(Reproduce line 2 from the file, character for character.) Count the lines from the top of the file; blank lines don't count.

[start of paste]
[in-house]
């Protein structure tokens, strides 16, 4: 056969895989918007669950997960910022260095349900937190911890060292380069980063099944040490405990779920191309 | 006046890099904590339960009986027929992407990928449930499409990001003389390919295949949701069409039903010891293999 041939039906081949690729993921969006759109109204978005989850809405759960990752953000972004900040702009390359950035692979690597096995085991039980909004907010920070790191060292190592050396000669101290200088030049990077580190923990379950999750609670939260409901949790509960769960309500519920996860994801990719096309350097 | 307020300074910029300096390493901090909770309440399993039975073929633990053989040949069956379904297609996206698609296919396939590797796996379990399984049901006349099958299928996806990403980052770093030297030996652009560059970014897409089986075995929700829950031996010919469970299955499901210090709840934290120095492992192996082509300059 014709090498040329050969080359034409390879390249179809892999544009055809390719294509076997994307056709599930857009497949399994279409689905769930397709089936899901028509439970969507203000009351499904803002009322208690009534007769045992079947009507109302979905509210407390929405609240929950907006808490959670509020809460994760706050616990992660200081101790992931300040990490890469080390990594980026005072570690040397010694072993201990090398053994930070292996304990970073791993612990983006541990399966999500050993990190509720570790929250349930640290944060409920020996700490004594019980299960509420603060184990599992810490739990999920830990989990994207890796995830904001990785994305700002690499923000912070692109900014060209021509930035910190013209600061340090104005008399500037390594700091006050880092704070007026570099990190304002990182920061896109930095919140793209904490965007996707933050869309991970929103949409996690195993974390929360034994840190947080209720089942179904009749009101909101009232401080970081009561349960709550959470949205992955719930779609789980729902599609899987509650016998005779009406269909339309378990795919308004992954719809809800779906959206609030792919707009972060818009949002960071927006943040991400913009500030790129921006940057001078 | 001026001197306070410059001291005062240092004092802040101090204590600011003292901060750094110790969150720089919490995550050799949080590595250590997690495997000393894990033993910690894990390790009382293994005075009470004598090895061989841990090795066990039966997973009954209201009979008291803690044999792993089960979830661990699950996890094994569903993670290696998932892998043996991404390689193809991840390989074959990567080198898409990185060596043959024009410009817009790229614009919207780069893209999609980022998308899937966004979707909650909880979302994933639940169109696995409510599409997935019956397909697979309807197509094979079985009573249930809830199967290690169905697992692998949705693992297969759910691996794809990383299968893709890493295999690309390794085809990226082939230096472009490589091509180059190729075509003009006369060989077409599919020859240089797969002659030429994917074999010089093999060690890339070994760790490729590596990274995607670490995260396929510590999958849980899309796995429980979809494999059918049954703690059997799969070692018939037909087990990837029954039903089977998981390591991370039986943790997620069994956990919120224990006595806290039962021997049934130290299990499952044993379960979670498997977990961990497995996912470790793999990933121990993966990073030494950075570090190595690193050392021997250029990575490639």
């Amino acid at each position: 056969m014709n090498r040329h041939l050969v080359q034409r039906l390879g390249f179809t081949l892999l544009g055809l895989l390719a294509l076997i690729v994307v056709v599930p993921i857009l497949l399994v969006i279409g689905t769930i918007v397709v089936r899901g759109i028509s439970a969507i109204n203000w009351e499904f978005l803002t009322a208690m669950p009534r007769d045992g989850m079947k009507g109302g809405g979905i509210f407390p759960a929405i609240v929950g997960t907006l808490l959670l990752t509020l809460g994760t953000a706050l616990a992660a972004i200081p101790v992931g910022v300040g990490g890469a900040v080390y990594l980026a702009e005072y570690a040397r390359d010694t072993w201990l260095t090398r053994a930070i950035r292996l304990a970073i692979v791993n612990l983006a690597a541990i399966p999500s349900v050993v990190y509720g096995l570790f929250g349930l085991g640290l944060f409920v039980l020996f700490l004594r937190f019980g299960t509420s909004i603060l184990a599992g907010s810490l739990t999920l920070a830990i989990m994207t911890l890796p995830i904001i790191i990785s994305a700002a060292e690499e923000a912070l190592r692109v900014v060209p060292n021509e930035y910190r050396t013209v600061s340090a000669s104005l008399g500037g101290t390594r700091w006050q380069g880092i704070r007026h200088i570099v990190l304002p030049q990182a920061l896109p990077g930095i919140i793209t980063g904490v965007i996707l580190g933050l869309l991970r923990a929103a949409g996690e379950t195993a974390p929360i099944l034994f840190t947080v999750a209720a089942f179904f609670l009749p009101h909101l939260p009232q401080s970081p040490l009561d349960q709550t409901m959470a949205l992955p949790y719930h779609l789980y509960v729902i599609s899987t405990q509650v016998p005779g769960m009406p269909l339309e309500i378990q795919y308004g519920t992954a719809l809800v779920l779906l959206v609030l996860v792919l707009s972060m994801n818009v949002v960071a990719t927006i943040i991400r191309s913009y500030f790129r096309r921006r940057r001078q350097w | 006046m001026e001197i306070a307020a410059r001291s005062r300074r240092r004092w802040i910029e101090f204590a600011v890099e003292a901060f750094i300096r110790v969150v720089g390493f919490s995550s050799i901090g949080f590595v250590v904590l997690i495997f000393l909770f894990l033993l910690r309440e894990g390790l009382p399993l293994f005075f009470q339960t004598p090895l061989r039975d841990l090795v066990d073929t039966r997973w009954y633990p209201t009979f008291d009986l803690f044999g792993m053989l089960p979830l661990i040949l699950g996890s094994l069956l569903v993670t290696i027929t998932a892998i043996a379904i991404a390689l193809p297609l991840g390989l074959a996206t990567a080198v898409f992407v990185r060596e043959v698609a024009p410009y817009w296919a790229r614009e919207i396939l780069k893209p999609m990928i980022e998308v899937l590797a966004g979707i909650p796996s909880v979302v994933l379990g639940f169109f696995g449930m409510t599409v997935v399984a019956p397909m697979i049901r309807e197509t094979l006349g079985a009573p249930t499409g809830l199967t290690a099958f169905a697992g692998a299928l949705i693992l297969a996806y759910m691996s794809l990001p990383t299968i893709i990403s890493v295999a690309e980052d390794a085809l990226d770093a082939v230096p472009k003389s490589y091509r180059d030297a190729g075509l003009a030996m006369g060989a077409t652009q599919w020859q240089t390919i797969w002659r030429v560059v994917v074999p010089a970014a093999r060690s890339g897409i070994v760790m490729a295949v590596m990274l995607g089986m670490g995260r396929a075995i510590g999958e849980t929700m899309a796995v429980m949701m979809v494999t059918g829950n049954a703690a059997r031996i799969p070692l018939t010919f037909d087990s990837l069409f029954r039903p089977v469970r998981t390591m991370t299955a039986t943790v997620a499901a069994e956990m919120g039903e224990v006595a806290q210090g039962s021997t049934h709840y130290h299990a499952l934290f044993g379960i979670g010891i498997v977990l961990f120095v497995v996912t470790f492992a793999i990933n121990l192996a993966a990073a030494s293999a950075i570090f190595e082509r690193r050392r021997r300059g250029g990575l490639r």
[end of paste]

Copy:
């Protein structure tokens, strides 16, 4: 056969895989918007669950997960910022260095349900937190911890060292380069980063099944040490405990779920191309 | 006046890099904590339960009986027929992407990928449930499409990001003389390919295949949701069409039903010891293999 041939039906081949690729993921969006759109109204978005989850809405759960990752953000972004900040702009390359950035692979690597096995085991039980909004907010920070790191060292190592050396000669101290200088030049990077580190923990379950999750609670939260409901949790509960769960309500519920996860994801990719096309350097 | 307020300074910029300096390493901090909770309440399993039975073929633990053989040949069956379904297609996206698609296919396939590797796996379990399984049901006349099958299928996806990403980052770093030297030996652009560059970014897409089986075995929700829950031996010919469970299955499901210090709840934290120095492992192996082509300059 014709090498040329050969080359034409390879390249179809892999544009055809390719294509076997994307056709599930857009497949399994279409689905769930397709089936899901028509439970969507203000009351499904803002009322208690009534007769045992079947009507109302979905509210407390929405609240929950907006808490959670509020809460994760706050616990992660200081101790992931300040990490890469080390990594980026005072570690040397010694072993201990090398053994930070292996304990970073791993612990983006541990399966999500050993990190509720570790929250349930640290944060409920020996700490004594019980299960509420603060184990599992810490739990999920830990989990994207890796995830904001990785994305700002690499923000912070692109900014060209021509930035910190013209600061340090104005008399500037390594700091006050880092704070007026570099990190304002990182920061896109930095919140793209904490965007996707933050869309991970929103949409996690195993974390929360034994840190947080209720089942179904009749009101909101009232401080970081009561349960709550959470949205992955719930779609789980729902599609899987509650016998005779009406269909339309378990795919308004992954719809809800779906959206609030792919707009972060818009949002960071927006943040991400913009500030790129921006940057001078 | 001026001197306070410059001291005062240092004092802040101090204590600011003292901060750094110790969150720089919490995550050799949080590595250590997690495997000393894990033993910690894990390790009382293994005075009470004598090895061989841990090795066990039966997973009954209201009979008291803690044999792993089960979830661990699950996890094994569903993670290696998932892998043996991404390689193809991840390989074959990567080198898409990185060596043959024009410009817009790229614009919207780069893209999609980022998308899937966004979707909650909880979302994933639940169109696995409510599409997935019956397909697979309807197509094979079985009573249930809830199967290690169905697992692998949705693992297969759910691996794809990383299968893709890493295999690309390794085809990226082939230096472009490589091509180059190729075509003009006369060989077409599919020859240089797969002659030429994917074999010089093999060690890339070994760790490729590596990274995607670490995260396929510590999958849980899309796995429980979809494999059918049954703690059997799969070692018939037909087990990837029954039903089977998981390591991370039986943790997620069994956990919120224990006595806290039962021997049934130290299990499952044993379960979670498997977990961990497995996912470790793999990933121990993966990073030494950075570090190595690193050392021997250029990575490639």